A black, polished Mercedes slid along side the playground the way a glove slides along grit. Dark tinted windows kept whoever rode inside hidden –- a glass vault with a suction lid. Kids on the yard pressed to the fence, tugged there by the car and the question about who might be inside. Then, the vessel stopped.
Back window rolled down to let sun shine on the face of a pale skinned woman, high cheeked and red lipped, eyes concealed by dark green sunglasses. She lifted her aged and lined face toward the playground and seemed to take in the huddle of curious children who had gathered by tens and twenties.
I approached the fence – a stand-out in a blue coat and red tie. My arrival ushered in the who-are-you as well as the time-to-move-along. Tinted window rolled up, air-lock sucked shut, and the polished black vehicle resumed its slide downward.
I mentioned the encounter to Ms. Emma Jackson, a long-time staffer and a resident of the neighborhood. She had grown up on these streets and knew the aunts and uncles who had placed the half dozen or so RIP shines on corners surrounding the school. They, like her, were the old guard. She would know – if anyone would know – the name and story behind our red-lipped visitor.
Lucille. Ms. Johnson named her without flinching. Miss Lucille to all of us who grew up here. She must be seventy something now. Before my time. She went to school here. She grew up here. Her daddy used to live in that top floor unit across the street. He would curse her out on her way to school. They took him off when he started throwing his empties out the window at people below. She got out and got rich and moved to Alamo. I wonder what made her come back?
Ms. Jackson’s question was identical to mine. Why had she come back to these streets and this playground? Sliding by in a bullet proof car, rolling down the window, looking up at all of us who now ran through streets she once knew. . .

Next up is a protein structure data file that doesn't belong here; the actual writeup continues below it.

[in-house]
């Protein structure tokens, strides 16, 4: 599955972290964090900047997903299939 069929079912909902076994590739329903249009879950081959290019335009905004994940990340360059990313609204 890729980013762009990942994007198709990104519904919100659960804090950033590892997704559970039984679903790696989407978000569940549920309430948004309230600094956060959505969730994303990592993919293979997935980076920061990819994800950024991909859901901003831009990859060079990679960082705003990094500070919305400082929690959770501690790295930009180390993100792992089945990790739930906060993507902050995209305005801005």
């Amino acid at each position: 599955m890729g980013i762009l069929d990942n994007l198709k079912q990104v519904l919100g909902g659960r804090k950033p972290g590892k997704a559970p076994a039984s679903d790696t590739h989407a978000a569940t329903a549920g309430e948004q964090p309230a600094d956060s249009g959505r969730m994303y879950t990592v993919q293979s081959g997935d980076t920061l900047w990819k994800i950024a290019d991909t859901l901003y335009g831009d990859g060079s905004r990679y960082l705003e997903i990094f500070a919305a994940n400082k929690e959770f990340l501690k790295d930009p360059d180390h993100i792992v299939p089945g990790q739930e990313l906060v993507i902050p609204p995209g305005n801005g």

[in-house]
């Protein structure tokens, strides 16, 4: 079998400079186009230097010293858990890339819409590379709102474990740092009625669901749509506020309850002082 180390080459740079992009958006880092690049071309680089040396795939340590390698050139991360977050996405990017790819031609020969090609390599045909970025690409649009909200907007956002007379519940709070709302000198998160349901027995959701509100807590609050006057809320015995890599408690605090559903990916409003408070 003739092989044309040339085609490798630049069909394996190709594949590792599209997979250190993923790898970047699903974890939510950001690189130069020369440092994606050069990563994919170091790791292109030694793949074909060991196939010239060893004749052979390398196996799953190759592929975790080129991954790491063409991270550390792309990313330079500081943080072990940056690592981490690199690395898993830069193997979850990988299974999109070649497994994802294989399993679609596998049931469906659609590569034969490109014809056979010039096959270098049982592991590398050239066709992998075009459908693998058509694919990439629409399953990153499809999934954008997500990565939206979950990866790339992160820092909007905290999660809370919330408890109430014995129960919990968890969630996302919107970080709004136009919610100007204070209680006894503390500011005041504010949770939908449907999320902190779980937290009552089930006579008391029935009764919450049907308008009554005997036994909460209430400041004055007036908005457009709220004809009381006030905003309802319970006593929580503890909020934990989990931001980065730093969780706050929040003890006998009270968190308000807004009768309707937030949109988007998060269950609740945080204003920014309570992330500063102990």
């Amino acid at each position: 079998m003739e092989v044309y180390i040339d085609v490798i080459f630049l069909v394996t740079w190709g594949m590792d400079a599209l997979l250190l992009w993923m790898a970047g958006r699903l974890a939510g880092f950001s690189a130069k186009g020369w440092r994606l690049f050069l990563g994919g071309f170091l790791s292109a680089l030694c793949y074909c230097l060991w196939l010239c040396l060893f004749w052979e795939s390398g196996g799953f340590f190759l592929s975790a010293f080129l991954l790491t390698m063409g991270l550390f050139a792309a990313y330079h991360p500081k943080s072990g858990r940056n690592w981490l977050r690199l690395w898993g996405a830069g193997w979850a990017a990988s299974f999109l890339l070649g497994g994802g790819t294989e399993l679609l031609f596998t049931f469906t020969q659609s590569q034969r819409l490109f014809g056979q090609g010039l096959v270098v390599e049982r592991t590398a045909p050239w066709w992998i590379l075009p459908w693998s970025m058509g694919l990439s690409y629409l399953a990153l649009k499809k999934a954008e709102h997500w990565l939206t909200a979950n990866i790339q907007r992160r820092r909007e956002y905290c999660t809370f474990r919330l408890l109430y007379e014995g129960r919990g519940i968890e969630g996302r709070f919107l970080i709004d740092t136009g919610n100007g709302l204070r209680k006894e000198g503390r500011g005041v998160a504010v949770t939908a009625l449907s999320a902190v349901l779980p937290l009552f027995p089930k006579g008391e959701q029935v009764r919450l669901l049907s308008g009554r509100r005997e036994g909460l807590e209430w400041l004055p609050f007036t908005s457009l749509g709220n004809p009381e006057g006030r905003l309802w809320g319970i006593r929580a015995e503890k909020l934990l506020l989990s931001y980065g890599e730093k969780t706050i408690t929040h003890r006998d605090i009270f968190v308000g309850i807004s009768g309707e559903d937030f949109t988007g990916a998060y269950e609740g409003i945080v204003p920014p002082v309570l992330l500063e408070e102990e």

I would tell her story this way, though I will not likely have a chance to check the facts:
She left. She took her battered self away and moved the circumstances of her life to a walled town on the other side of the Bay. She then cashed in and hired a driver. She hired guards, installed cameras, and eased her nerves with something legal but sure-fire.
And, her little soul, still cut by the thousand slights and the stolen hopes, stayed on because that same soul had work to do in the grit and the glass that neighbors here call normal.
My friend Joe Weston often talks about the courage of the flower – gentle and vulnerable but opened to the elements for that one chance – see me, touch me, help me know I count. I have no idea what might be happening in Ms. Lucille’s mind. I do wonder at the arc of a life that looks, from the outside, like a grand and gradual retreat.
But what she thinks of her grind of a time here is no business of mine. Could she open up again? Could the grit in her veins melt? Could her soul find peace and make its way home? I won’t ever know. What I do know is that I make up stories all the time, and once in a while, they come true.